Micky Dolenz, the sole surviving member of The Monkees, is suing the FBI for failing to hand over the entirety of the agency’s file on the band, Rolling Stone reports.
The backstory of this case dates all the way back to The Monkees’ 1967 inaugural tour, which an FBI informant attended: “During the concert, subliminal messages were depicted on the screen which, in the opinion of [informant’s name redacted], constituted ‘left wing intervention of a political nature,’” reads a document in the band’s FBI file that was made available to the public a little over a decade ago. “These messages and pictures were flashed of riots, in Berkley, anti-U.S. messages on the war in Vietnam, racial riots in Selma, Alabama, and similar messages which had unfavorable response[s] from the audience.”
Dolenz filed a Freedom of Information Act (FOIA) request in order to see the rest of The Monkees’ FBI file, which apparently, the FBI didn’t honor: “This lawsuit is designed to obtain any records the FBI created and/or possesses on the Monkees as well as its individual members,” reads a portion of Dolenz’s suit. “Mr. Dolenz has exhausted all necessary required administrative remedies with respect to his [Freedom of Information Act/Privacy Act] request.”
The Monkees were just one of many American rock bands who used their platform to protest the United States’ involvement in the Vietnam war throughout the ’60s. Though they’re probably known better for their seemingly innocuous hits, they also weaved some anti-war messaging into songs like “Ditty Diego-War Chant” and “Last Train to Clarksville.”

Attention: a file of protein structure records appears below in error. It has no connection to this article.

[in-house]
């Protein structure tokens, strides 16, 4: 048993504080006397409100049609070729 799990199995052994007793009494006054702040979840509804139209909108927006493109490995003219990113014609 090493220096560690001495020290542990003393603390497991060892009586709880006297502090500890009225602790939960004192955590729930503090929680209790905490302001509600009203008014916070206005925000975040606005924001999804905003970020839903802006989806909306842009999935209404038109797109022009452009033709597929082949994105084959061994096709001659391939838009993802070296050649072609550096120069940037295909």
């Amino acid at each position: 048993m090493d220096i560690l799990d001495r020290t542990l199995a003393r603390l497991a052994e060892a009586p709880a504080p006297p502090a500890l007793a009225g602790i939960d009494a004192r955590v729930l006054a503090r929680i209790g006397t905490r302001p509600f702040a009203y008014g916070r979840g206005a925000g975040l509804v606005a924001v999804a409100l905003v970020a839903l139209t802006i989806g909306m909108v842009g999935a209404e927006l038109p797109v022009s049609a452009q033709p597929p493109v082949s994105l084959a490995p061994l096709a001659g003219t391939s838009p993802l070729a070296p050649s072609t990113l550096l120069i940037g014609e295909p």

The Monkees made fans out of likeminded young people during their heyday, and in the ’70s, attorney Mark S. Zaid received a stack of the band’s albums from his babysitter. An instant lifelong superfan, he’s now representing Dolenz in his lawsuit. (He was also on the team that represented the government whistleblower in Donald Trump’s 2019 Ukraine scandal, setting the precedent for his first impeachment.)
“The Monkees reflected, especially in their later years with projects like [their 1968 art house movie] Head, a counterculture from what institutional authority was at the time,” Zaid told Rolling Stone. “And [J. Edgar] Hoover’s FBI, in the ’60s in particular, was infamous for monitoring the counterculture, whether they committed unlawful actions or not.”
On behalf of Dolenz, Zaid submitted a standard FOIA request in June to see The Monkees’ complete FBI file along with any individual files for Dolenz and late bandmates Davy Jones, Peter Tork, and Michael Nesmith. Legally, the FBI is required to comply within 20 business days, but more pressing matters like COVID and the January 6th Capitol attack have left them swamped.
“This means that we’re headed into court,” Zaid added. “I tell all my clients, ‘If you are serious about getting your documents, then we need to litigate it.’ What happens from here is that we’ll be assigned a judge within a matter of a couple of days. After that, the process will start.”
Back in April, Dolenz embarked on a tribute tour in the US in honor of his late bandmates. Nesmith died in December 2021, just weeks after he and Dolenz concluded a farewell tour. Jones passed away in 2012, and Tork died in 2019.